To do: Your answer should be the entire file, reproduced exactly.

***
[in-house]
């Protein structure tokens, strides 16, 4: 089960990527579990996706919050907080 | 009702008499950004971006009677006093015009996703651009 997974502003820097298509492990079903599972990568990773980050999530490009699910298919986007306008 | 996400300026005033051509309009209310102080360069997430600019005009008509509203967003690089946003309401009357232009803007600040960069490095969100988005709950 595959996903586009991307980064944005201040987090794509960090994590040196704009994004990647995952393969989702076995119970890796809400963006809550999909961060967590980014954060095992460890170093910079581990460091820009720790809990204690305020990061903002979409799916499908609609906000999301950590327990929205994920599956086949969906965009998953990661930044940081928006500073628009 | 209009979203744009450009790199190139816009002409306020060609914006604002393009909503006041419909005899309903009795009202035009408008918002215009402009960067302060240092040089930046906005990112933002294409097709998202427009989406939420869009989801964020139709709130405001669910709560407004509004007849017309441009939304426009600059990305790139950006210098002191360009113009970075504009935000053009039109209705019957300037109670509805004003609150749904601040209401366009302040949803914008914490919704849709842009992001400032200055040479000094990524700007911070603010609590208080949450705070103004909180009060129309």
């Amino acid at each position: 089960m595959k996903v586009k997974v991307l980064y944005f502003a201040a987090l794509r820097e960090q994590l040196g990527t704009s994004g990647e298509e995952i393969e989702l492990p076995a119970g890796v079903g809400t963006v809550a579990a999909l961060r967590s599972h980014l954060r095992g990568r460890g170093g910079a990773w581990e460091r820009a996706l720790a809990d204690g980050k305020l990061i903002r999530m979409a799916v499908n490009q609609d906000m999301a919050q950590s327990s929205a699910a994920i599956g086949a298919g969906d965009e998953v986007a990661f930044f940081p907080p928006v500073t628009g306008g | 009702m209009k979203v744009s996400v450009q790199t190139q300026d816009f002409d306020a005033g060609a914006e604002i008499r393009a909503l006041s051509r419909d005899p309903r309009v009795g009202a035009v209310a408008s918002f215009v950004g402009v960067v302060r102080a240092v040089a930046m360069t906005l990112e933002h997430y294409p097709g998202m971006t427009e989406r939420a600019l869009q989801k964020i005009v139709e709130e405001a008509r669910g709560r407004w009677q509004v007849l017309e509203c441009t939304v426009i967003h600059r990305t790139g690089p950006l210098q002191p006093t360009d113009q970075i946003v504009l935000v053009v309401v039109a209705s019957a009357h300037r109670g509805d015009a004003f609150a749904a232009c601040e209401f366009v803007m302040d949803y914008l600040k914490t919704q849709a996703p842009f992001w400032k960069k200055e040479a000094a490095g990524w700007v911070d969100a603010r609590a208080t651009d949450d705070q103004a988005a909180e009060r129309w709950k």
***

[in-house]
């Protein structure tokens, strides 16, 4: 089960990527579990996706919050907080 | 009702008499950004971006009677006093015009996703651009 997974502003820097298509492990079903599972990568990773980050999530490009699910298919986007306008 | 996400300026005033051509309009209310102080360069997430600019005009008509509203967003690089946003309401009357232009803007600040960069490095969100988005709950 595959996903586009991307980064944005201040987090794509960090994590040196704009994004990647995952393969989702076995119970890796809400963006809550999909961060967590980014954060095992460890170093910079581990460091820009720790809990204690305020990061903002979409799916499908609609906000999301950590327990929205994920599956086949969906965009998953990661930044940081928006500073628009 | 209009979203744009450009790199190139816009002409306020060609914006604002393009909503006041419909005899309903009795009202035009408008918002215009402009960067302060240092040089930046906005990112933002294409097709998202427009989406939420869009989801964020139709709130405001669910709560407004509004007849017309441009939304426009600059990305790139950006210098002191360009113009970075504009935000053009039109209705019957300037109670509805004003609150749904601040209401366009302040949803914008914490919704849709842009992001400032200055040479000094990524700007911070603010609590208080949450705070103004909180009060129309």
């Amino acid at each position: 089960m595959k996903v586009k997974v991307l980064y944005f502003a201040a987090l794509r820097e960090q994590l040196g990527t704009s994004g990647e298509e995952i393969e989702l492990p076995a119970g890796v079903g809400t963006v809550a579990a999909l961060r967590s599972h980014l954060r095992g990568r460890g170093g910079a990773w581990e460091r820009a996706l720790a809990d204690g980050k305020l990061i903002r999530m979409a799916v499908n490009q609609d906000m999301a919050q950590s327990s929205a699910a994920i599956g086949a298919g969906d965009e998953v986007a990661f930044f940081p907080p928006v500073t628009g306008g | 009702m209009k979203v744009s996400v450009q790199t190139q300026d816009f002409d306020a005033g060609a914006e604002i008499r393009a909503l006041s051509r419909d005899p309903r309009v009795g009202a035009v209310a408008s918002f215009v950004g402009v960067v302060r102080a240092v040089a930046m360069t906005l990112e933002h997430y294409p097709g998202m971006t427009e989406r939420a600019l869009q989801k964020i005009v139709e709130e405001a008509r669910g709560r407004w009677q509004v007849l017309e509203c441009t939304v426009i967003h600059r990305t790139g690089p950006l210098q002191p006093t360009d113009q970075i946003v504009l935000v053009v309401v039109a209705s019957a009357h300037r109670g509805d015009a004003f609150a749904a232009c601040e209401f366009v803007m302040d949803y914008l600040k914490t919704q849709a996703p842009f992001w400032k960069k200055e040479a000094a490095g990524w700007v911070d969100a603010r609590a208080t651009d949450d705070q103004a988005a909180e009060r129309w709950k």